Reaching the top: reflections on the importance of education in the dental field.
Subject: Professional development (Methods)
Dentistry (Study and teaching)
Dentistry (Personal narratives)
Author: Domingue, Tracey A.
Pub Date: 05/01/2012
Publication: Name: The Dental Assistant Publisher: American Dental Assistants Association Audience: Academic; Trade Format: Magazine/Journal Subject: Health; Science and technology Copyright: COPYRIGHT 2012 American Dental Assistants Association ISSN: 1088-3886
Issue: Date: May-June, 2012 Source Volume: 81 Source Issue: 3
Geographic: Geographic Scope: United States Geographic Code: 1USA United States
Accession Number: 303073601
Full Text: Today, in the Air Force the dental profession can open the door to a fulfilling, rewarding and professional career. If you are thinking about a career in dental assisting or you are already working in this field, there are many opportunities to expand or branch out and really make a difference.

I never considered the dental field when deciding what to do with my life; it kind of fell into my lap, so to speak. I started working in the medical field as a chiropractic assistant when I was 16. When my husband and I married, we moved away and I started working for an orthodontist as the front desk attendant. This is where it all started. After a year of working for the orthodontist, I decided to join the military. My first two job choices were medical technician and dental assistant. Soon I learned I had been selected for the dental assisting career field. I would report to Sheppard Air Force Base in Texas to begin my training.

I worked as a dental assistant for 14 years; I started out as a new airman working in the general dentistry section. My hard work was recognized when I was selected for promotion to senior airman (E-4) Below the Zone six months earlier than originally projected. Next, I was selected to assist in the Advanced Education in general dentistry residency program where I worked for the next year. This increased my interest in dentistry, so I asked to work in the oral surgery department, where I was assigned for eight years. During that time, I continued to advance and was selected for promotion to Staff Sergeant (E-5) and later to Technical Sergeant (E-6).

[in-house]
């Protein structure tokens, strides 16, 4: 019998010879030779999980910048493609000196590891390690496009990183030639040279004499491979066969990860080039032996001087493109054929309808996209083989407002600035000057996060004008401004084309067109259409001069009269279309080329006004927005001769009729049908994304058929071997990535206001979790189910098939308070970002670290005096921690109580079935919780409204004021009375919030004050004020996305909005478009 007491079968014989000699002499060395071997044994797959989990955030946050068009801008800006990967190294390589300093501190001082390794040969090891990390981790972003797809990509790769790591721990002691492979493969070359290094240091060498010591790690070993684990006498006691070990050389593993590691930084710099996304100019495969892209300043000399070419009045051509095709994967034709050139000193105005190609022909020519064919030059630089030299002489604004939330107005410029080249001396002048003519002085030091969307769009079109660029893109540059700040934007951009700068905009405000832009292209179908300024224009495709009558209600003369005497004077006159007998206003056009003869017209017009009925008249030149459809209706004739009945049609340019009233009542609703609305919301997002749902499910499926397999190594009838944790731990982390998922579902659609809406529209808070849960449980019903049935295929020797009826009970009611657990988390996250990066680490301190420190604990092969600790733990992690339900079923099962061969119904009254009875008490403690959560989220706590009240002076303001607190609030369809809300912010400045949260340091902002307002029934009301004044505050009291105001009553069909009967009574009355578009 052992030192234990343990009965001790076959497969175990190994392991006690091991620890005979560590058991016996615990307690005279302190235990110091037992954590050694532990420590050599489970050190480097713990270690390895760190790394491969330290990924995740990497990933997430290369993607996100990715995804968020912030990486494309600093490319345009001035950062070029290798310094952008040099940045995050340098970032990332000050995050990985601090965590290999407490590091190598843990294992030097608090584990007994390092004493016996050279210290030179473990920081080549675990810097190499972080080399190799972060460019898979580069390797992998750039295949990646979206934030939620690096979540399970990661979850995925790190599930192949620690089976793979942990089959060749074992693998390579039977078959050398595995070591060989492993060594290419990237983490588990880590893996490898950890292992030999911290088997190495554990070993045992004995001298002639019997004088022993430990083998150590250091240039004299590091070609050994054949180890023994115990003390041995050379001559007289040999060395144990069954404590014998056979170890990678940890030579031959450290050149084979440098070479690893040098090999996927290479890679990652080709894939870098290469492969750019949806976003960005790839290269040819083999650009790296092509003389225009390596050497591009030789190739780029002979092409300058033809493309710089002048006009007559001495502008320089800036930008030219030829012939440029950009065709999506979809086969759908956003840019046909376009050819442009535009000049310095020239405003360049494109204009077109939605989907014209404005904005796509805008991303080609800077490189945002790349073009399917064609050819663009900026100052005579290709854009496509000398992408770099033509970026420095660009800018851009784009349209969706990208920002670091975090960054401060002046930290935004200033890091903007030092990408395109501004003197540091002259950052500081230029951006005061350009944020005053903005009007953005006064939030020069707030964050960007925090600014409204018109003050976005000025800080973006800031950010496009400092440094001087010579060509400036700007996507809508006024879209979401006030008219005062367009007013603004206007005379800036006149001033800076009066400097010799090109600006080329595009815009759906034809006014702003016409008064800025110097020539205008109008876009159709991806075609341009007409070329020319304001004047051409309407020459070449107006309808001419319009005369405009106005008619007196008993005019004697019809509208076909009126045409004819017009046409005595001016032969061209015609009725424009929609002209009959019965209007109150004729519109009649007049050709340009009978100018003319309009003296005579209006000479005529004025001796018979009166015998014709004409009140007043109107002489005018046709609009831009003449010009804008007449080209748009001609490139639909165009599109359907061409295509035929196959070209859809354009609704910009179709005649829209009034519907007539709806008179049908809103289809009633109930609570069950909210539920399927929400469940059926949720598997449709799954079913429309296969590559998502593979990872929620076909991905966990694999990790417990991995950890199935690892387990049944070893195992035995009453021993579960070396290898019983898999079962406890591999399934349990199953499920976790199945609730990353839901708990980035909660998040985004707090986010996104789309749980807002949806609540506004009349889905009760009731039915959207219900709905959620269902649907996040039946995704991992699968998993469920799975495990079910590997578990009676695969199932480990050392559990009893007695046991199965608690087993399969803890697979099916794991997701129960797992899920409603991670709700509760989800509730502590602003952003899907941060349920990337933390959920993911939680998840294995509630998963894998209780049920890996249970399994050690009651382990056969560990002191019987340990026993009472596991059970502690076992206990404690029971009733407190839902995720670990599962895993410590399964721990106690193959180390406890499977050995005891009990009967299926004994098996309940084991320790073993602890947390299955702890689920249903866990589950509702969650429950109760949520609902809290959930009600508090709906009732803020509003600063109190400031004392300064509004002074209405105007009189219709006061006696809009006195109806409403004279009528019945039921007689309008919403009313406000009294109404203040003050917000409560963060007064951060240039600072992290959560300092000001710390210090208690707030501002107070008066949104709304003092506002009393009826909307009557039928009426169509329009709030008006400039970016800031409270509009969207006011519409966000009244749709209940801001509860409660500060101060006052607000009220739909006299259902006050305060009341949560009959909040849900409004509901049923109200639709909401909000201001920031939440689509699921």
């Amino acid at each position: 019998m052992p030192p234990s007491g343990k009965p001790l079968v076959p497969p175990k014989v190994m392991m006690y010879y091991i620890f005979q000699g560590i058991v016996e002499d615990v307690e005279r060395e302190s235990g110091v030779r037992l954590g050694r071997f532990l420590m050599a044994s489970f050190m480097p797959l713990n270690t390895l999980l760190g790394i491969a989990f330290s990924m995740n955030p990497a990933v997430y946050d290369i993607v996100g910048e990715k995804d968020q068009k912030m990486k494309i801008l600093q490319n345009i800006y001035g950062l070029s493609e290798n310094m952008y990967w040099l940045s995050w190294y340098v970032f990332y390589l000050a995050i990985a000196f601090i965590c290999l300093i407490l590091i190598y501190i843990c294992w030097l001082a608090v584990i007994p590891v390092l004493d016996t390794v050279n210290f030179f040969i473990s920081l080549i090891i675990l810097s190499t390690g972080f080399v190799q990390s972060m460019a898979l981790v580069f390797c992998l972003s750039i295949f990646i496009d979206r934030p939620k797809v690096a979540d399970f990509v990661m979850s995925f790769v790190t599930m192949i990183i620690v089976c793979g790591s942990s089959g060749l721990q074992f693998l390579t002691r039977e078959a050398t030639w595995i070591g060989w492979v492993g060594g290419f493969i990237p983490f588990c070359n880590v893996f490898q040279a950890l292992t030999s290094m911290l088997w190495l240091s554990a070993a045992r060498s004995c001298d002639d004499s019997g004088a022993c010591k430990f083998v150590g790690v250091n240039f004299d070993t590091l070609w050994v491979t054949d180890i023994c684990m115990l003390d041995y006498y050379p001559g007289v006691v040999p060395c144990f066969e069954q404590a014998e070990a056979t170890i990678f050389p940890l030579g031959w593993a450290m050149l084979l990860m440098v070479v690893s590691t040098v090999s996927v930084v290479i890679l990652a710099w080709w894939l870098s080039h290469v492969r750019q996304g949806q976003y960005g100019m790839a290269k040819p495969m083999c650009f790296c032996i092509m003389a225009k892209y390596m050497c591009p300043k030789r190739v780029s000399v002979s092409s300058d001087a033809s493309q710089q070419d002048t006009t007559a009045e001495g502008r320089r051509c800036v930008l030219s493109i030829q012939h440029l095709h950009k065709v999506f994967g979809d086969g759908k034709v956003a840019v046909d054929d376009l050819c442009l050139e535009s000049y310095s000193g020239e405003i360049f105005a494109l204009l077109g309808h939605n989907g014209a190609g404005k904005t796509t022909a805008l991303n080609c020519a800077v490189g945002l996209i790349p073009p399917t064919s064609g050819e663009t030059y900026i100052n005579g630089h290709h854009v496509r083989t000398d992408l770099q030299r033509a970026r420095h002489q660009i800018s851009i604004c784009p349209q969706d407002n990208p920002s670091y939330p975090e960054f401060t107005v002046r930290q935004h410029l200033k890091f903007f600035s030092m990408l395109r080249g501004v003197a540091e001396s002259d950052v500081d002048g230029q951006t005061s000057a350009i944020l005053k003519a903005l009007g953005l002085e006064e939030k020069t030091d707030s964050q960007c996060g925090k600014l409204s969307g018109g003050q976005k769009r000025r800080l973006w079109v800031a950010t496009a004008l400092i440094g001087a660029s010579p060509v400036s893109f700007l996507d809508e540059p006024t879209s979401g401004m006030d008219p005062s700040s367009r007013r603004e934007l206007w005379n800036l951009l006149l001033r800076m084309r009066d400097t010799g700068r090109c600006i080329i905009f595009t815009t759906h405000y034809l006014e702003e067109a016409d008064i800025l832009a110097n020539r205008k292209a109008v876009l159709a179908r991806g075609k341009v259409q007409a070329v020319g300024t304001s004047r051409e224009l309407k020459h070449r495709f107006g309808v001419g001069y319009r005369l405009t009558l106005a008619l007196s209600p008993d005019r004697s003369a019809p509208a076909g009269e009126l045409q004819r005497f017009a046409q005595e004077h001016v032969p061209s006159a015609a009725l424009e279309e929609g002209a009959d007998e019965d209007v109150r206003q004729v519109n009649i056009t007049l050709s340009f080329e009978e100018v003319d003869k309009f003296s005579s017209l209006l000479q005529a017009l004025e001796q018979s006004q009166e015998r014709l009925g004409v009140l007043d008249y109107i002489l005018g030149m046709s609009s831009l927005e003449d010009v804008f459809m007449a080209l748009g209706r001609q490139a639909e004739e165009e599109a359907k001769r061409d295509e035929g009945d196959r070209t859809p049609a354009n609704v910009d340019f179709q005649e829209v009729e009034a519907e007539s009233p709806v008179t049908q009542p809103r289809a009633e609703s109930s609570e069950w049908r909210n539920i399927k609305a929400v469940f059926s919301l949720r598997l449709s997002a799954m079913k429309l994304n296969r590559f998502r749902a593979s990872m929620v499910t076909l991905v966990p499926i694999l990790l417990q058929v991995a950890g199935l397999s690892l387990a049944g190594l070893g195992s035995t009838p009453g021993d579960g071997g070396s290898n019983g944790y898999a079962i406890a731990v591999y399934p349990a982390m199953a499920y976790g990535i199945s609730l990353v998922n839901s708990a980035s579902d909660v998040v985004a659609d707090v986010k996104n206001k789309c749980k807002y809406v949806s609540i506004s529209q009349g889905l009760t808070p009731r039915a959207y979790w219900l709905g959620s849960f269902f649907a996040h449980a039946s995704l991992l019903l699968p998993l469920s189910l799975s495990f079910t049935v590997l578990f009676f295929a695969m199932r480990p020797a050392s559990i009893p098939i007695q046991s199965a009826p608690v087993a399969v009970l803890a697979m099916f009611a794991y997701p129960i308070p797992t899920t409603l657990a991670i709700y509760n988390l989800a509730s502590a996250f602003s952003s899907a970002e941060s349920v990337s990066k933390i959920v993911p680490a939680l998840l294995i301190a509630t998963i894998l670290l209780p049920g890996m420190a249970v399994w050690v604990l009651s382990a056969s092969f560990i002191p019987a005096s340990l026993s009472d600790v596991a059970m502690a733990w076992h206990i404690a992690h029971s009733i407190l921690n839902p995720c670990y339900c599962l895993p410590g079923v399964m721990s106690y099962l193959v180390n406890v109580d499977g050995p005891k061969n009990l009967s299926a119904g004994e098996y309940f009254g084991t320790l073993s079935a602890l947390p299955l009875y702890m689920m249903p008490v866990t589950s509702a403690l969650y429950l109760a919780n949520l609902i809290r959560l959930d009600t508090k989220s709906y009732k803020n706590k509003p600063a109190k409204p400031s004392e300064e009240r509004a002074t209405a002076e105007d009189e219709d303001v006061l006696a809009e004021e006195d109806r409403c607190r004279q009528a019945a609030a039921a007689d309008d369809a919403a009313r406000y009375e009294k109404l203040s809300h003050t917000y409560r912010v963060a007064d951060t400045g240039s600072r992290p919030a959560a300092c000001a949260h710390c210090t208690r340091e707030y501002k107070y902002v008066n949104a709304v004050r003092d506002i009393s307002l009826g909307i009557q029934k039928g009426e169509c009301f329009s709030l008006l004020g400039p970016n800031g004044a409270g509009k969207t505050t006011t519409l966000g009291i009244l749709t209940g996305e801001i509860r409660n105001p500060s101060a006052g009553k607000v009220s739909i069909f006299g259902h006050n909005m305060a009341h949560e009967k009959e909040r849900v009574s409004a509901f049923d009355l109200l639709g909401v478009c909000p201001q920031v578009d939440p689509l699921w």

My desire was to become a nurse practitioner; I was taking classes to reach this goal, utilizing tuition assistance offered by the Air Force, which was paying for 75 percent of my schooling at that time. I was one year from completing all of the courses required to apply for nursing school, when the Air Force began offering the Dental Hygiene Training Scholarship Program.

This scholarship offers a two year associate degree program. Dental assistants who have completed all the prerequisites, maintain professional standards and have a record of outstanding performance are eligible to apply. This is a very selective program and only accepts 10 qualified Air Force candidates annually. With encouragement from my leadership, fellow hygienists and dentists, I applied. I learned I was selected as an alternate; however a few months later, I was notified that one of the candidates had dropped out, and I was now filling their slot. I had one month to get things together and move to St. Petersburg, Florida, to attend St. Petersburg College, one of the two schools the Air Force partnered with for this program.

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The school was very intense. Even though I already had 14 years of experience working in the dental field, they started at ground level. I thought I knew how to "clean" teeth, which we learned quickly, was not the proper terminology to use when referring to our profession. There was so much I didn't know and I had so much to learn. Though the program was challenging, it was also a lot of fun. We worked hard and we played hard. I was so proud of myself when I walked across that stage and received my diploma. I was now a dental hygienist.